by Matthew Cobb
Nick Lane of University College London has just been awarded the Royal Society’s 2016 Michael Faraday Prize and Lecture, which “is awarded annually to the scientist or engineer whose expertise in communicating scientific ideas in lay terms is exemplary”. Nick is a brilliant writer of several books, including Life Ascending and, most recently The Vital Question, which Bill Gates fell in love with. (You can find more about his work, which has been translated into 25 languages, here).
Nick is also a leading researcher on the origin of life, and in particular on the way that eukaryotes – organisms with a nucleus and above all with mitochondria – came about. His research and his way with words led to him being awarded the Prize this year, which is much deserved.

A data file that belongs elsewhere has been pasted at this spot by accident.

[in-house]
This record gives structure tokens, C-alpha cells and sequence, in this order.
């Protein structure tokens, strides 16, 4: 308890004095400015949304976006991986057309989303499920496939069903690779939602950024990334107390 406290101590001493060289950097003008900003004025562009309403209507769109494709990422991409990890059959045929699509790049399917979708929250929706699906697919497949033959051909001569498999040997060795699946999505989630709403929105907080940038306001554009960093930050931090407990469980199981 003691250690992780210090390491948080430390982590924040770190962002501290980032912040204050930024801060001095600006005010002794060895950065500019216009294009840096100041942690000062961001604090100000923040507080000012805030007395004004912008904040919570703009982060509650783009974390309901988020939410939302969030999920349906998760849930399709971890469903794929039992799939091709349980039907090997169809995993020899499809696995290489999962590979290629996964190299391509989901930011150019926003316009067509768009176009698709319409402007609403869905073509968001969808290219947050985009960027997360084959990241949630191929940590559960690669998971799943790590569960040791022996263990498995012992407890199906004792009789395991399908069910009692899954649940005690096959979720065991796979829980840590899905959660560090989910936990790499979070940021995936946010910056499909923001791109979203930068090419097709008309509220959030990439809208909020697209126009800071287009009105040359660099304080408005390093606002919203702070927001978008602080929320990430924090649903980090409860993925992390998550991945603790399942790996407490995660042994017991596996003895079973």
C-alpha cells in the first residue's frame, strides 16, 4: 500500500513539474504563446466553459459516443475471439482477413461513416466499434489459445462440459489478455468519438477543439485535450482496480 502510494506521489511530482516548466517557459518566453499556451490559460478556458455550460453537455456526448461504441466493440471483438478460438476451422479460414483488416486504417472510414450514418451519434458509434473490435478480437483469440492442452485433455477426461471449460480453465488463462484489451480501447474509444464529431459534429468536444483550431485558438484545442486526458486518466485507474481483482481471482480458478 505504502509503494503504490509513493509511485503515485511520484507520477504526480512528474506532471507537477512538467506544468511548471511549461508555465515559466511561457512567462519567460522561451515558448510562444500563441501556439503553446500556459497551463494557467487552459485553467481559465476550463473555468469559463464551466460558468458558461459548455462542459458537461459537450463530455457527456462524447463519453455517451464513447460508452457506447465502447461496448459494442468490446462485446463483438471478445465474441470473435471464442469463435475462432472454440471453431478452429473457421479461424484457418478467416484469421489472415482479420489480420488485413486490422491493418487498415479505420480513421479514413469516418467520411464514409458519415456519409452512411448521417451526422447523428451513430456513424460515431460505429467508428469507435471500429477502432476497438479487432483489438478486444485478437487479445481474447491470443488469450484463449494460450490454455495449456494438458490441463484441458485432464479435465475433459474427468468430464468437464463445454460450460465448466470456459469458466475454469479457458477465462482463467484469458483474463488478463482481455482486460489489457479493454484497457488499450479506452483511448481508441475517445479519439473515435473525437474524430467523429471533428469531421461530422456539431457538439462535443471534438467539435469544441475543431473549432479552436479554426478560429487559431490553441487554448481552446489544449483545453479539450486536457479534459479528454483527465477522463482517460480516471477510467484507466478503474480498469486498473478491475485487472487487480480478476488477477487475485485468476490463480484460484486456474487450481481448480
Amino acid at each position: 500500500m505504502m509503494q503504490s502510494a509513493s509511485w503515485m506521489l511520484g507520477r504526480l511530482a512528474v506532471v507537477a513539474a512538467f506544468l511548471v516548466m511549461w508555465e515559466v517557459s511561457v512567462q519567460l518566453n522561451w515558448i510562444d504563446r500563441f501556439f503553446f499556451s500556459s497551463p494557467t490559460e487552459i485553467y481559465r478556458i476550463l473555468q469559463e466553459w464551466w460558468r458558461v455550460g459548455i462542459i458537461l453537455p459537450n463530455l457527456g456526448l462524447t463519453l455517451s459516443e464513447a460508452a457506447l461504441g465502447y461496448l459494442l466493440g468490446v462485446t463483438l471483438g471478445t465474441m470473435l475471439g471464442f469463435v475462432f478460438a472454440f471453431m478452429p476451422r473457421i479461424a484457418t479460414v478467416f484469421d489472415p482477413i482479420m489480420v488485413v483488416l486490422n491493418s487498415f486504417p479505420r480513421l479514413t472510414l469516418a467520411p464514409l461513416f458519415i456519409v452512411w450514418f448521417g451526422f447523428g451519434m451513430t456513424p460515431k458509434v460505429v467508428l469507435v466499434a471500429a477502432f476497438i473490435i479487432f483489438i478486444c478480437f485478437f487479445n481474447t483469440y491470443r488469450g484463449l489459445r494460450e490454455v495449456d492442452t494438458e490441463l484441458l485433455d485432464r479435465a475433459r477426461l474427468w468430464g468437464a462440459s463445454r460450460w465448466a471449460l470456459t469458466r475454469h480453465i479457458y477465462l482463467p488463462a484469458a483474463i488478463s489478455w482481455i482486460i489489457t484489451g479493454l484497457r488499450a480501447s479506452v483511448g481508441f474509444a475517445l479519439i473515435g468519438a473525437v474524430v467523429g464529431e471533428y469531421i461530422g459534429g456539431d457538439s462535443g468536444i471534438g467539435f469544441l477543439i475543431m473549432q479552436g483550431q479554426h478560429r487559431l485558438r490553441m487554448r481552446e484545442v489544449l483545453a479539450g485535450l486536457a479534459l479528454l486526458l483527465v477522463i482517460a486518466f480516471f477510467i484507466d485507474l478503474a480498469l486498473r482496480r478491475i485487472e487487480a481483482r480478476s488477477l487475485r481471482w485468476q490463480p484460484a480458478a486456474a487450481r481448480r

As you’ll have noticed from the title of the award, he also got to give a lecture at the Royal Society, which took place at the award ceremony on 1 February. His title was also the subtitle of The Vital Question – Why Is Life The Way It Is? The Royal Society has been incredibly speedy about editing the video and here it is, for your delectation.
It’s 55 minutes long (there are 2 mins of introductory remarks you can skip over before you get to the citation, and then the talk) so you need to take your time, or bookmark it for later viewing. It is highly recommended, with some very important and complicated ideas being put over in a simple and engaging manner – exactly really is brilliant, and will help you understand why we all are the way we are.
[JAC: I echo Matthew’s enthusiasm; if you have an hour to spare, and can enlarge this (there are slides), you’ll learn a lot from this video.]